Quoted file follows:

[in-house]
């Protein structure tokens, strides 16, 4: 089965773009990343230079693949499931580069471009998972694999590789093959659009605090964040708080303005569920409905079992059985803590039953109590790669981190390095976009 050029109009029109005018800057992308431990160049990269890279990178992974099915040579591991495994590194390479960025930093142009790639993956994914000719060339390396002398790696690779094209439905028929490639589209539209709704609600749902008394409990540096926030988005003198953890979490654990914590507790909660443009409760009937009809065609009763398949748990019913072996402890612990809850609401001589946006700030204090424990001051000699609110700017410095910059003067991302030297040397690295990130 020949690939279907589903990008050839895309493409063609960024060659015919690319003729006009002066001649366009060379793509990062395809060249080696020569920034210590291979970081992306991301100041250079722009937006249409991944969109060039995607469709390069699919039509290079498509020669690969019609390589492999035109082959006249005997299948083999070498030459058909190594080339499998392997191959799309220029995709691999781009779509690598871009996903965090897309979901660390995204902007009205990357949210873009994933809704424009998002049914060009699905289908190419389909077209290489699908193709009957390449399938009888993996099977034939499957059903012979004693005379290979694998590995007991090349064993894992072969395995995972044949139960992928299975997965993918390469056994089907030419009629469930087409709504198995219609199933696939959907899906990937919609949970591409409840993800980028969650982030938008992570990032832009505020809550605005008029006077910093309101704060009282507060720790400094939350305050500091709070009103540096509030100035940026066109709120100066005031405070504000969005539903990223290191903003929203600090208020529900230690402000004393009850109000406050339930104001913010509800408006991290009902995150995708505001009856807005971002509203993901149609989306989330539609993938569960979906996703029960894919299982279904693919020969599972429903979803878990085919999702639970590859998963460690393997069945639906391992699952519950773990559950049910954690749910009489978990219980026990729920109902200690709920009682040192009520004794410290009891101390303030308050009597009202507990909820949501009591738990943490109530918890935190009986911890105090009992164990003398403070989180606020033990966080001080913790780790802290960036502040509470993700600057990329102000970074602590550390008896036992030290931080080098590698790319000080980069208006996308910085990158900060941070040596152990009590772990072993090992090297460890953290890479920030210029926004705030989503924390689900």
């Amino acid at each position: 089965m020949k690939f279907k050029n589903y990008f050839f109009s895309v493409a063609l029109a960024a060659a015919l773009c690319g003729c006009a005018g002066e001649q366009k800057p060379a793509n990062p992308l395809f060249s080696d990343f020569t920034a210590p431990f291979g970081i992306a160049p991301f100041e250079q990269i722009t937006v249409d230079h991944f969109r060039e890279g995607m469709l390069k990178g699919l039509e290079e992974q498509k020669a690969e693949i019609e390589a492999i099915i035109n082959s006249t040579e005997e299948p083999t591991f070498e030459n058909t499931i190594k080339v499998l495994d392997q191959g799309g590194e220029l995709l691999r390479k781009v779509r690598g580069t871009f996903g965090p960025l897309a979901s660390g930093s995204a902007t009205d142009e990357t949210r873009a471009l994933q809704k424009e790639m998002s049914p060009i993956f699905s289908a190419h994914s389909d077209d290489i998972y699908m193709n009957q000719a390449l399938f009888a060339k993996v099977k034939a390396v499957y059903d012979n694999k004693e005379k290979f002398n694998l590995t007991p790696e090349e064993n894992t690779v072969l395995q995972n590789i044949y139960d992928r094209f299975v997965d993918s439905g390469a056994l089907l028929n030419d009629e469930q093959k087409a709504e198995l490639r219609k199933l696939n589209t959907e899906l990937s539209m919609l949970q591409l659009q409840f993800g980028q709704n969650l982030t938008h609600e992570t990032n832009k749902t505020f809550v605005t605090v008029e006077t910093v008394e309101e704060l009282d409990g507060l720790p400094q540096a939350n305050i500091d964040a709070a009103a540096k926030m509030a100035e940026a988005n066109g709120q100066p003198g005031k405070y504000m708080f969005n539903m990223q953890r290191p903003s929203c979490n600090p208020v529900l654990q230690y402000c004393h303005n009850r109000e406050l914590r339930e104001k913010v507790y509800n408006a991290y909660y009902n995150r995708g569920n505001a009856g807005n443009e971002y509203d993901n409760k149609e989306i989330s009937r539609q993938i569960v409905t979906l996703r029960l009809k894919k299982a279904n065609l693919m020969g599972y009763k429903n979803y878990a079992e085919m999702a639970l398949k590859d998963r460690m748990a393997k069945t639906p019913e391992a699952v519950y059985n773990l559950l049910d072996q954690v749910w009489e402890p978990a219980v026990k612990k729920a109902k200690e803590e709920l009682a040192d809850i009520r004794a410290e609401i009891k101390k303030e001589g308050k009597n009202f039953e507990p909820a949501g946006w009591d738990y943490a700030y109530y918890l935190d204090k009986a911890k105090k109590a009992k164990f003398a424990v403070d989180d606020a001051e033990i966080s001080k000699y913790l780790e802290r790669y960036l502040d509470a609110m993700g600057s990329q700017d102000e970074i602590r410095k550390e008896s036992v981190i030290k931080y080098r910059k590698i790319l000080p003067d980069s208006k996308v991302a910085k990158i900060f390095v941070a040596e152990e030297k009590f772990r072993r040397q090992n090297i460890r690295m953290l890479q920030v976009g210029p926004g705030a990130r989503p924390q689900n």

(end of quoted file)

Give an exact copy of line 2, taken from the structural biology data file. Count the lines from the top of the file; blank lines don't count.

């Protein structure tokens, strides 16, 4: 089965773009990343230079693949499931580069471009998972694999590789093959659009605090964040708080303005569920409905079992059985803590039953109590790669981190390095976009 050029109009029109005018800057992308431990160049990269890279990178992974099915040579591991495994590194390479960025930093142009790639993956994914000719060339390396002398790696690779094209439905028929490639589209539209709704609600749902008394409990540096926030988005003198953890979490654990914590507790909660443009409760009937009809065609009763398949748990019913072996402890612990809850609401001589946006700030204090424990001051000699609110700017410095910059003067991302030297040397690295990130 020949690939279907589903990008050839895309493409063609960024060659015919690319003729006009002066001649366009060379793509990062395809060249080696020569920034210590291979970081992306991301100041250079722009937006249409991944969109060039995607469709390069699919039509290079498509020669690969019609390589492999035109082959006249005997299948083999070498030459058909190594080339499998392997191959799309220029995709691999781009779509690598871009996903965090897309979901660390995204902007009205990357949210873009994933809704424009998002049914060009699905289908190419389909077209290489699908193709009957390449399938009888993996099977034939499957059903012979004693005379290979694998590995007991090349064993894992072969395995995972044949139960992928299975997965993918390469056994089907030419009629469930087409709504198995219609199933696939959907899906990937919609949970591409409840993800980028969650982030938008992570990032832009505020809550605005008029006077910093309101704060009282507060720790400094939350305050500091709070009103540096509030100035940026066109709120100066005031405070504000969005539903990223290191903003929203600090208020529900230690402000004393009850109000406050339930104001913010509800408006991290009902995150995708505001009856807005971002509203993901149609989306989330539609993938569960979906996703029960894919299982279904693919020969599972429903979803878990085919999702639970590859998963460690393997069945639906391992699952519950773990559950049910954690749910009489978990219980026990729920109902200690709920009682040192009520004794410290009891101390303030308050009597009202507990909820949501009591738990943490109530918890935190009986911890105090009992164990003398403070989180606020033990966080001080913790780790802290960036502040509470993700600057990329102000970074602590550390008896036992030290931080080098590698790319000080980069208006996308910085990158900060941070040596152990009590772990072993090992090297460890953290890479920030210029926004705030989503924390689900």